Two Rivers Gallery is presenting a new exhibition, which features photographs, installations, and video art created by five prominent Canadian artists.
For over a year, Two Rivers Gallery’s curatorial team has been looking at artists who use humour in their works, in particular, those who explore the role of humour in illuminating the complexity and twist and turns of identity in Canadian society.
The artists in this show employ humour to explore perspectives on identity, drawing inspiration from the gaps between social conventions and preconceived ideas. Through their works, the artists invite us to contribute to the negotiation of identity and self-presentation within a diverse pluralist society. These artists delve into the experience of being an immigrant to Canada, challenge the audience’s viewing experience, contemplate memories, and address the social, historical, and narrative foundations of the nation and the terms of inclusion.
Wei Li’s Household Items 1 & 2, replace parts of ordinary objects with the human body/skin. She writes, “I create grotesque anthropomorphic hybrid containers which trigger the viewer’s visceral and emotional responses. The gestures in my works are symbolic and metaphoric. I use the body/skin as material to activate social commentary on identity, diaspora, femininity, motherhood, and popular culture.”
The exhibition features two of Ken Lum’s works, Melly Shum Hates Her Job (1989) and Alex Gonzalez Loves His Mother and Father (1989) that have been borrowed from The Vancouver Art Gallery. Both photos are selected from Lum’s “photo-text” works, through which the artist reflect on issues of class, gender, and race.
Brendan Lee Satish Tang’s installation Reluctant Offerings reflects on childhood memories, poking fun at toxic masculinity. Tang anchors the installation around a life-sized paper replica of a Ford F-150 from 1984, the year he and his family relocated from Ireland to Nanaimo.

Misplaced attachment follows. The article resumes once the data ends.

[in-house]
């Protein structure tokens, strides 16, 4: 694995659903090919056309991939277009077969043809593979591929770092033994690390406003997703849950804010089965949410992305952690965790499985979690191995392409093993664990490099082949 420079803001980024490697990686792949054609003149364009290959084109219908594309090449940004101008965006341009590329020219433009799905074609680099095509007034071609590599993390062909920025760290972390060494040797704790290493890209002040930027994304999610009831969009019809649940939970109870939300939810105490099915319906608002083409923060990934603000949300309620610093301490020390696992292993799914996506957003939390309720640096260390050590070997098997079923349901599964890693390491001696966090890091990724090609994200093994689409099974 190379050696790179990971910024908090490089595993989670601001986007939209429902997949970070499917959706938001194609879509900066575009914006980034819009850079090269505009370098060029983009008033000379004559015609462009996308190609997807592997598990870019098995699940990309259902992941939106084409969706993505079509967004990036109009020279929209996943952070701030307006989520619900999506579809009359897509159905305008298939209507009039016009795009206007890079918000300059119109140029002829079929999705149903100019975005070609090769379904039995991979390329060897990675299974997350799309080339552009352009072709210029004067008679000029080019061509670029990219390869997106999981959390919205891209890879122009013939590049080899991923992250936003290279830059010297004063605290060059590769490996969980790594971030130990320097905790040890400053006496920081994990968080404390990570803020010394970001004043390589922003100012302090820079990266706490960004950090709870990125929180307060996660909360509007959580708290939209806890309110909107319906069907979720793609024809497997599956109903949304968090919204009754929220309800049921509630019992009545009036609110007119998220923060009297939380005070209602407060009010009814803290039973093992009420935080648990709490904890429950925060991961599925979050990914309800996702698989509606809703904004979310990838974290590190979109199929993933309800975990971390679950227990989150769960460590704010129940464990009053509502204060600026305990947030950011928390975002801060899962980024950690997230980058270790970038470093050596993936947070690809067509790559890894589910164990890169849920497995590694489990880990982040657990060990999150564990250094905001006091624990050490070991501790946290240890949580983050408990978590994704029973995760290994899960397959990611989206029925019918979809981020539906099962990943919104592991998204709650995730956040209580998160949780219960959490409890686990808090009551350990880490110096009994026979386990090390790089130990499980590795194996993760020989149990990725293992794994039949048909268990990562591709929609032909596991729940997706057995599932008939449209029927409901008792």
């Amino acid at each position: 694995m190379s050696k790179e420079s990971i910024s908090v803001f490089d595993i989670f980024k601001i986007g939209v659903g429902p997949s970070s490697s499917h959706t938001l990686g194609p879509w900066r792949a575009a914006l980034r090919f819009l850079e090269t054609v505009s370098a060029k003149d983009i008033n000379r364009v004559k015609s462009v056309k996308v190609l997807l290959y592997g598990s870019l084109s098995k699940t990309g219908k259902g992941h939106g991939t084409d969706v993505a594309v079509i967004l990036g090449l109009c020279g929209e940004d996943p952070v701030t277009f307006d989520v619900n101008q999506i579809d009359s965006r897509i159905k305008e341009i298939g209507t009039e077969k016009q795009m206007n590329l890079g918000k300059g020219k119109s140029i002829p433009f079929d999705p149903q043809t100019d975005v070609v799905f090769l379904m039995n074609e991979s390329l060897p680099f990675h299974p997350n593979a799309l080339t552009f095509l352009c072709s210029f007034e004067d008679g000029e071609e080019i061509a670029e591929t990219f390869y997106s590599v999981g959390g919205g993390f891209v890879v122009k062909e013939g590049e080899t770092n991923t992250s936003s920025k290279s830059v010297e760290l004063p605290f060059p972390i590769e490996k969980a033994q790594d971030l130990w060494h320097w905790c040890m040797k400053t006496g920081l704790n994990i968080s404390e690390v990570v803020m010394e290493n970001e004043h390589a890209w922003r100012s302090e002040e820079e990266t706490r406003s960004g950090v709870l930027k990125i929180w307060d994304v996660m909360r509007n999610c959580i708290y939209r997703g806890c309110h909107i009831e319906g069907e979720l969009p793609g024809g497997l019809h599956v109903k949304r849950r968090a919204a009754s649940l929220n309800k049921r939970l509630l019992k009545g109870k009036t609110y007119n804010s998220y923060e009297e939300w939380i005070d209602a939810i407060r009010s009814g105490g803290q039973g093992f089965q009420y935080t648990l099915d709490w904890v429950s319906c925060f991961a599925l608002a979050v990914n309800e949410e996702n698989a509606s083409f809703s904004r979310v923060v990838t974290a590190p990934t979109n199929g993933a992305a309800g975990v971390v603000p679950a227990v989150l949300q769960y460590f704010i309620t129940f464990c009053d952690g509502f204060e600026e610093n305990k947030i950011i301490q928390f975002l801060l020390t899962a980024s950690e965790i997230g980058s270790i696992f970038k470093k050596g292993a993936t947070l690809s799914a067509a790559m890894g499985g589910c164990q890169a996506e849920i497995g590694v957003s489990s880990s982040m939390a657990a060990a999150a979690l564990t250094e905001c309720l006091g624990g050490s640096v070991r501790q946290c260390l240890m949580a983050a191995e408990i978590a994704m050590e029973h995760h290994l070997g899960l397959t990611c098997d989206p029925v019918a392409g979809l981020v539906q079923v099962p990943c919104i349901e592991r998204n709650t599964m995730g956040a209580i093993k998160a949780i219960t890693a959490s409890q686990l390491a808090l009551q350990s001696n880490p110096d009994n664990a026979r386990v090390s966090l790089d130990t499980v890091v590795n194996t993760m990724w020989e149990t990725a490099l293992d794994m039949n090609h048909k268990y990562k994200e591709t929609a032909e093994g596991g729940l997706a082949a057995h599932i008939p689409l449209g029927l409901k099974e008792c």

Chosen from her Group of Seven Awkward Moments series, we are exhibiting five photographs by Diana Thorneycroft: Algonquin Park, Mirror Lake, Winter on the Don, Early Snow and West Wind. Thorneycroft builds vignettes using backdrops of work by Group of Seven artists that feature Canadian icons in difficult moments. Darkly humourous, she uses these images to explore aspects of Canadian identity.
Four works by Jin-me Yoon are also exhibited here. A set of six postcards comprising the Souvenirs of the Self series (1991) addresses issues of stereotype and representation as Yoon poses as a tourist at sites around Banff. Three photographs from a recent body of work titled Long Time So Long (2022) present characters adorned with costumes and masks inspired by Korean theatrical traditions. Set against backdrops of disrupted land, these characters, reflecting conflicting expressions, seem to question where they are and what is happening in the world around them.
Artist Discussion & Opening Reception
Please join everyone at Two Rivers Gallery for an artist talk and opening reception on Thursday, February 1, at
7:30 p.m. Featured artist Brendan Lee Satish Tang will be in attendance to discuss his work in the exhibition as well as his artistic practice. This event is free and open to the public.